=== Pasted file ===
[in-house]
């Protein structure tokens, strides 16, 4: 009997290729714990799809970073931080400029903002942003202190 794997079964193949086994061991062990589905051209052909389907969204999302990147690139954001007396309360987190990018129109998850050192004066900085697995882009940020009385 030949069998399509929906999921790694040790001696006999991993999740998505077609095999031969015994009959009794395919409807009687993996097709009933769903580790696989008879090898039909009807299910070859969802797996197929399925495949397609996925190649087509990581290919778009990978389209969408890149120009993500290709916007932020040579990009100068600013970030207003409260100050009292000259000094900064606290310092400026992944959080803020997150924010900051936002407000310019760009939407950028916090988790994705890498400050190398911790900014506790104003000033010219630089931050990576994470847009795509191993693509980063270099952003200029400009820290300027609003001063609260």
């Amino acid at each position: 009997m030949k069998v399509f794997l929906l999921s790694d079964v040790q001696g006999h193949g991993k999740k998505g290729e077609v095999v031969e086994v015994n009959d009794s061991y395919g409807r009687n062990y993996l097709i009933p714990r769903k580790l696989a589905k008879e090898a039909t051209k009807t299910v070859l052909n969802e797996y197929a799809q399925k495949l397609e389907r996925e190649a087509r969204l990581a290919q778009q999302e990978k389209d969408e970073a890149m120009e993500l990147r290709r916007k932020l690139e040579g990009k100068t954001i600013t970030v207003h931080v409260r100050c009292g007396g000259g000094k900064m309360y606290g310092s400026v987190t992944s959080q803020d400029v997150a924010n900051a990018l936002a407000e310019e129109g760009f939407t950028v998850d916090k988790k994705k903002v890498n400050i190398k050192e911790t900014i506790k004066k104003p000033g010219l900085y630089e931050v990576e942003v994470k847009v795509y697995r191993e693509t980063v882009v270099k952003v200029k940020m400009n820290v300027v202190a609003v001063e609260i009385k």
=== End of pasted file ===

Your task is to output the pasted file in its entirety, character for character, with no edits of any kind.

[in-house]
């Protein structure tokens, strides 16, 4: 009997290729714990799809970073931080400029903002942003202190 794997079964193949086994061991062990589905051209052909389907969204999302990147690139954001007396309360987190990018129109998850050192004066900085697995882009940020009385 030949069998399509929906999921790694040790001696006999991993999740998505077609095999031969015994009959009794395919409807009687993996097709009933769903580790696989008879090898039909009807299910070859969802797996197929399925495949397609996925190649087509990581290919778009990978389209969408890149120009993500290709916007932020040579990009100068600013970030207003409260100050009292000259000094900064606290310092400026992944959080803020997150924010900051936002407000310019760009939407950028916090988790994705890498400050190398911790900014506790104003000033010219630089931050990576994470847009795509191993693509980063270099952003200029400009820290300027609003001063609260």
């Amino acid at each position: 009997m030949k069998v399509f794997l929906l999921s790694d079964v040790q001696g006999h193949g991993k999740k998505g290729e077609v095999v031969e086994v015994n009959d009794s061991y395919g409807r009687n062990y993996l097709i009933p714990r769903k580790l696989a589905k008879e090898a039909t051209k009807t299910v070859l052909n969802e797996y197929a799809q399925k495949l397609e389907r996925e190649a087509r969204l990581a290919q778009q999302e990978k389209d969408e970073a890149m120009e993500l990147r290709r916007k932020l690139e040579g990009k100068t954001i600013t970030v207003h931080v409260r100050c009292g007396g000259g000094k900064m309360y606290g310092s400026v987190t992944s959080q803020d400029v997150a924010n900051a990018l936002a407000e310019e129109g760009f939407t950028v998850d916090k988790k994705k903002v890498n400050i190398k050192e911790t900014i506790k004066k104003p000033g010219l900085y630089e931050v990576e942003v994470k847009v795509y697995r191993e693509t980063v882009v270099k952003v200029k940020m400009n820290v300027v202190a609003v001063e609260i009385k």